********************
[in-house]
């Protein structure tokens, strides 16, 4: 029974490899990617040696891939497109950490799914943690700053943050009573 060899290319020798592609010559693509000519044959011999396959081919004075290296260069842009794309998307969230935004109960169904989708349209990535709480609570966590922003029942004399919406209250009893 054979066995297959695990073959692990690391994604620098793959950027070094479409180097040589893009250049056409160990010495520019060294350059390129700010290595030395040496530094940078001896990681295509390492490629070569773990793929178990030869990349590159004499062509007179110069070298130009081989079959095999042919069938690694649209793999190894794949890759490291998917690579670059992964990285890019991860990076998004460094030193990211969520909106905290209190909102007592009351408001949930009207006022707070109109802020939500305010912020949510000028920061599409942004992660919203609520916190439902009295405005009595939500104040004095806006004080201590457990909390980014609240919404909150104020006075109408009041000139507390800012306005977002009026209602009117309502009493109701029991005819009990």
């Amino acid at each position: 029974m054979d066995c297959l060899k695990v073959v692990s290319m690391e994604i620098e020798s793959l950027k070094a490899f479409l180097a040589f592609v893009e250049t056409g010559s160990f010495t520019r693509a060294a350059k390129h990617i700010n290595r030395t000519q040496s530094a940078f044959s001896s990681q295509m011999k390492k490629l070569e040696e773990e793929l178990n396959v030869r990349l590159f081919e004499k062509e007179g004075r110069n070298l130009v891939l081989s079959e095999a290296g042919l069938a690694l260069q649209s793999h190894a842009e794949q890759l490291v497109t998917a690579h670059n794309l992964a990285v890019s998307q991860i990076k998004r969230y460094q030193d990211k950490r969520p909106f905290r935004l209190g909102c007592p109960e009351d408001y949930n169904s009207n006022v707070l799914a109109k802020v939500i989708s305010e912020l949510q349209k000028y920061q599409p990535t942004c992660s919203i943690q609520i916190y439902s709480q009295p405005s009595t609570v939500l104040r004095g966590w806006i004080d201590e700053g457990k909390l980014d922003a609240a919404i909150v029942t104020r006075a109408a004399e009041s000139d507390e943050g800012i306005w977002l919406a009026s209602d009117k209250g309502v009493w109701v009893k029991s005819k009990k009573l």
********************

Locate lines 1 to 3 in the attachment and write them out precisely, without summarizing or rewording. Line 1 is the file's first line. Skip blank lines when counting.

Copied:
[in-house]
């Protein structure tokens, strides 16, 4: 029974490899990617040696891939497109950490799914943690700053943050009573 060899290319020798592609010559693509000519044959011999396959081919004075290296260069842009794309998307969230935004109960169904989708349209990535709480609570966590922003029942004399919406209250009893 054979066995297959695990073959692990690391994604620098793959950027070094479409180097040589893009250049056409160990010495520019060294350059390129700010290595030395040496530094940078001896990681295509390492490629070569773990793929178990030869990349590159004499062509007179110069070298130009081989079959095999042919069938690694649209793999190894794949890759490291998917690579670059992964990285890019991860990076998004460094030193990211969520909106905290209190909102007592009351408001949930009207006022707070109109802020939500305010912020949510000028920061599409942004992660919203609520916190439902009295405005009595939500104040004095806006004080201590457990909390980014609240919404909150104020006075109408009041000139507390800012306005977002009026209602009117309502009493109701029991005819009990």
């Amino acid at each position: 029974m054979d066995c297959l060899k695990v073959v692990s290319m690391e994604i620098e020798s793959l950027k070094a490899f479409l180097a040589f592609v893009e250049t056409g010559s160990f010495t520019r693509a060294a350059k390129h990617i700010n290595r030395t000519q040496s530094a940078f044959s001896s990681q295509m011999k390492k490629l070569e040696e773990e793929l178990n396959v030869r990349l590159f081919e004499k062509e007179g004075r110069n070298l130009v891939l081989s079959e095999a290296g042919l069938a690694l260069q649209s793999h190894a842009e794949q890759l490291v497109t998917a690579h670059n794309l992964a990285v890019s998307q991860i990076k998004r969230y460094q030193d990211k950490r969520p909106f905290r935004l209190g909102c007592p109960e009351d408001y949930n169904s009207n006022v707070l799914a109109k802020v939500i989708s305010e912020l949510q349209k000028y920061q599409p990535t942004c992660s919203i943690q609520i916190y439902s709480q009295p405005s009595t609570v939500l104040r004095g966590w806006i004080d201590e700053g457990k909390l980014d922003a609240a919404i909150v029942t104020r006075a109408a004399e009041s000139d507390e943050g800012i306005w977002l919406a009026s209602d009117k209250g309502v009493w109701v009893k029991s005819k009990k009573l």